Forum for Science, Industry and Business

Sponsored by:     3M 
Search our Site:


Solexa Announces Progress in its Single Molecule Array Technology at BioArrays Europe Conference


Speaking at BioArrays Europe (Cambridge, UK, 30 Sept-1 Oct), Dr Tony Smith, Chief Technology Officer (CTO) of Solexa, presented data on the progress of the Company`s proprietary Single Molecule Array™ technology for human genetic variation applications, highlighting significant progress in the massively parallel detection of single molecules using fluorescence.

Solexa’s Single Molecule Array technology is being applied to the measurement of individual genetic variation to develop a method for complete personal genome sequencing called TotalGenotyping™. The Company’s technical approach combines proprietary advances in synthetic chemistry, surface chemistry, molecular biology, enzymology, array technology, optics, and informatics. The aim is to offer a potential five order of magnitude efficiency improvement, well beyond the range possible from existing technologies.

Commenting on their progress Dr Tony Smith said: “The progress we have made in the massively parallel detection of single molecules using fluorescence is a fundamental step forward in applying our Single Molecule Array technology towards a full working prototype. These discoveries take the company one step further towards its ultimate goal of ‘the thousand dollar genome’.”

Unlike conventional high-density arrays, Single Molecule Arrays are unaddressed and monodispersed: the sites on the surface are randomly distributed and at each there is only one single molecule (a fragment of DNA in the case of the sequencing application). Because there is only a single molecule at each site, it is possible to create arrays of very high site density, around 108 sites per cm2 or more, allowing massively parallel processing. By working at the single molecule level, Solexa’s method also avoids the need for amplification of target sequence, allowing ‘one-pot’ sample preparation for a whole genome analysis. It is the combination of these two features of ultra-high site density and amplification-free, one-pot sample preparation that creates the breakthrough in economics and throughput.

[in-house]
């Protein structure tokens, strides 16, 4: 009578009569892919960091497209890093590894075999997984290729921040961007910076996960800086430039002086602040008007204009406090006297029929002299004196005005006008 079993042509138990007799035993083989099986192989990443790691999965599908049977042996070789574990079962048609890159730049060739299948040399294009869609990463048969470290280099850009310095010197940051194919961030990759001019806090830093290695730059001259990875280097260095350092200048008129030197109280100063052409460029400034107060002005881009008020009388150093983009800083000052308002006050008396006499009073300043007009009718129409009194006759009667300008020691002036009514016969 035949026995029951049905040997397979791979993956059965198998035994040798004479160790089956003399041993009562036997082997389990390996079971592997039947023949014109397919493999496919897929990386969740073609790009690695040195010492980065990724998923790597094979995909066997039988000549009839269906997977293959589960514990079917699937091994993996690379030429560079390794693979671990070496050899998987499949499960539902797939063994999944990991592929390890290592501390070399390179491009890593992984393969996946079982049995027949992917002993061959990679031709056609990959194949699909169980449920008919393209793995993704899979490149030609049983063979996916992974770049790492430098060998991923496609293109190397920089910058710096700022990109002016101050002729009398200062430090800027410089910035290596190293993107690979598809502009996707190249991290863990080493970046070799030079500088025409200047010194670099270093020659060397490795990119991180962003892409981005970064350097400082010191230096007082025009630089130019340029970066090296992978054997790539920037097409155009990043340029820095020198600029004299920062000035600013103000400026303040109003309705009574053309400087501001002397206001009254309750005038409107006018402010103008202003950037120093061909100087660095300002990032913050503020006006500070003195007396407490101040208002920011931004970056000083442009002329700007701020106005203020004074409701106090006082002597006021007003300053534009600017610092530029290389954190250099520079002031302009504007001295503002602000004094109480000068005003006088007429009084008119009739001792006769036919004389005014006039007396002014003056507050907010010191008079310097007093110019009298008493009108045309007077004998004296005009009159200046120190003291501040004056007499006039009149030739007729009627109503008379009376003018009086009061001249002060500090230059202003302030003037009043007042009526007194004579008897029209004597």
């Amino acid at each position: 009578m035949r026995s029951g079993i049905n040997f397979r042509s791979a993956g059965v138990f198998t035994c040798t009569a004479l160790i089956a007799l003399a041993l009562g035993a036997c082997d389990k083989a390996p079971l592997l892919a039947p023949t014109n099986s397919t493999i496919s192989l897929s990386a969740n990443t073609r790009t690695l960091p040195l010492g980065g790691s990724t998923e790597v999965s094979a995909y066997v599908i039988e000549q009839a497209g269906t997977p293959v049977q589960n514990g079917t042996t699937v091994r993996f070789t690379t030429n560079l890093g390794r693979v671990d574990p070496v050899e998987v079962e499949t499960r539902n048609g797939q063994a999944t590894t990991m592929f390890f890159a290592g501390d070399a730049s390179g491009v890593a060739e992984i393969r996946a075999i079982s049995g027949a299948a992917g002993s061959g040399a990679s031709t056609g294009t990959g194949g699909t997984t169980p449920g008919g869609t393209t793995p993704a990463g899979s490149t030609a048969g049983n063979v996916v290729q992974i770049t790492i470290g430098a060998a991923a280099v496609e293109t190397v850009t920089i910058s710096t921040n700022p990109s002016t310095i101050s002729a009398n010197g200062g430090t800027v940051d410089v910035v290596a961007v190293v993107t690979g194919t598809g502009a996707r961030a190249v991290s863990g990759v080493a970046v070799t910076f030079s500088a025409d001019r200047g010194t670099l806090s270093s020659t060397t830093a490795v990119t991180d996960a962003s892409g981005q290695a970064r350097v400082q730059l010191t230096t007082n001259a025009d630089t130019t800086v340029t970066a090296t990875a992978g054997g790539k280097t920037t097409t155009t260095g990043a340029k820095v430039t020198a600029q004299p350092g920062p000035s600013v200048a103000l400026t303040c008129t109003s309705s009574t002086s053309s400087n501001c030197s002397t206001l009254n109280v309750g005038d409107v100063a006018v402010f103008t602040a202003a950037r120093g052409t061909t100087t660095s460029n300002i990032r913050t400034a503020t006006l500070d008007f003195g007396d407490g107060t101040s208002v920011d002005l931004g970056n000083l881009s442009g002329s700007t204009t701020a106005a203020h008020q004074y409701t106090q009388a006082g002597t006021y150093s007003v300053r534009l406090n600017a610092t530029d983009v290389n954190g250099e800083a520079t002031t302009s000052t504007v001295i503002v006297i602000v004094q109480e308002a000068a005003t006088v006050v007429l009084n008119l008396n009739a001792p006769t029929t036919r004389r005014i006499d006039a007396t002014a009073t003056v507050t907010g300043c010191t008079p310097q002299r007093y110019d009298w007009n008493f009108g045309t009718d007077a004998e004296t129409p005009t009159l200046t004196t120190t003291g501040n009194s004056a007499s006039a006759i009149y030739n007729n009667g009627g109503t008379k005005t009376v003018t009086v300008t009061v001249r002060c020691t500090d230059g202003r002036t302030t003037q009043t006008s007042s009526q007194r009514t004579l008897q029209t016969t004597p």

Solexa’s goal is to determine individual sequence variation compared to a reference sequence, rather than de novo sequencing. Solexa is currently developing a proprietary sequencing chemistry, SmaSeq™, that is compatible with its Single Molecule Arrays, and is also developing a proprietary bioinformatics system that aligns the sequencing output reads in the context of a reference system.

Solexa intends to use the massively parallel character of its technology to enable measurement of virtually all variation in a sample sequence. Its technology makes it significantly more economical to measure all variation in a sample rather than to select any large subset for analysis. Given the highly significant value of the additional information generated by TotalGenotyping, this is an extremely compelling approach.

To reach full working prototype, Solexa scientists will work on the integration of the various components of its technology into a sequencing system over the next 12 months.

Caroline Stupnicka | alfa
Further information:

More articles from Life Sciences:

nachricht First time-lapse footage of cell activity during limb regeneration